Use This Sticky Marketing Hack in Your Job Search

At the very core of great marketing lies a simple truth:

Focus on the one thing that resonates most with your customers and build your campaign around it. Rinse and repeat. Then do it again.

Out of the thousands of possible messages, this message should be the one that connects with them on the deepest emotional level.

If you find their “button” and keep pressing it, your messages will stick. Possibly for ever.

Permit me a random digression, but for me, “a finger of fudge is just enough to give your kids a treat” consumer slogan is one that has lived longest in the memory for me. You know, the British advert with the little boy playing conkers. Google it.

The fudge (chocolate bar) was a reward for good behaviour when I was a young child, and whenever I feel like giving myself a little pat on the back these days, somehow eating a fudge brings back those warm and pleasant memories. It is, indeed, just enough.

Sticky marketing works, and that goes for personal marketing too.

If you say the right thing to the right person (maybe in a few different ways), they will remember you for the right reasons. For longer than you think.

Now, you might consider that a job search is so immediate that being remembered isn’t important, but when you are competing with other candidates who have different (and maybe even objectively better) skills to offer an employer, you have to make sure that your core message will resonate with them - from the moment that they read your CV for the first time to the moment when they are deciding what salary to offer you.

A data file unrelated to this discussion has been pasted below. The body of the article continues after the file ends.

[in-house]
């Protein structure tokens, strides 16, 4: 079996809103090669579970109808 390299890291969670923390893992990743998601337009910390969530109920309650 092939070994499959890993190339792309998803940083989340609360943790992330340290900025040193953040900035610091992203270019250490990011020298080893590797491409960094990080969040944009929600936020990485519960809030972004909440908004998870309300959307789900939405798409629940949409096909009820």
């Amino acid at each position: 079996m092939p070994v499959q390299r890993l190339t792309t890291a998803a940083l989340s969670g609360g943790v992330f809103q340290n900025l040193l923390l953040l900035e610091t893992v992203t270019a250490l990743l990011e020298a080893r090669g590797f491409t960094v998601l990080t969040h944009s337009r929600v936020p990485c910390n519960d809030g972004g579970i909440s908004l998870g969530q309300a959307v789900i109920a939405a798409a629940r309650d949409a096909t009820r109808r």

A strong and sticky core message that underpins your value proposition will provide your new “fans” with a memorable reason around which they can build their case for employing you.

Hiring decisions are not made in isolation and those involved will likely have to justify why they are specifically selecting you.

If your core message is unambiguously strong (and sticky), they will find it easily to justify paying you a little more than they would like, they will look forward to your first day, and they will remain your advocates for those tricky initial months as you settle in.

There is an interesting school of thought that the recruitment process does not end when you sign your employment contract. So many people never quite settle in their new jobs, so there is great value in seeking to subtly influence your new colleagues in a similar way.

If your message worked for your boss, it will probably work for them. Show them how you can make a difference to them and take every opportunity to demonstrate it in practice.

If you do this, you will not only survive those first few months; you will thrive.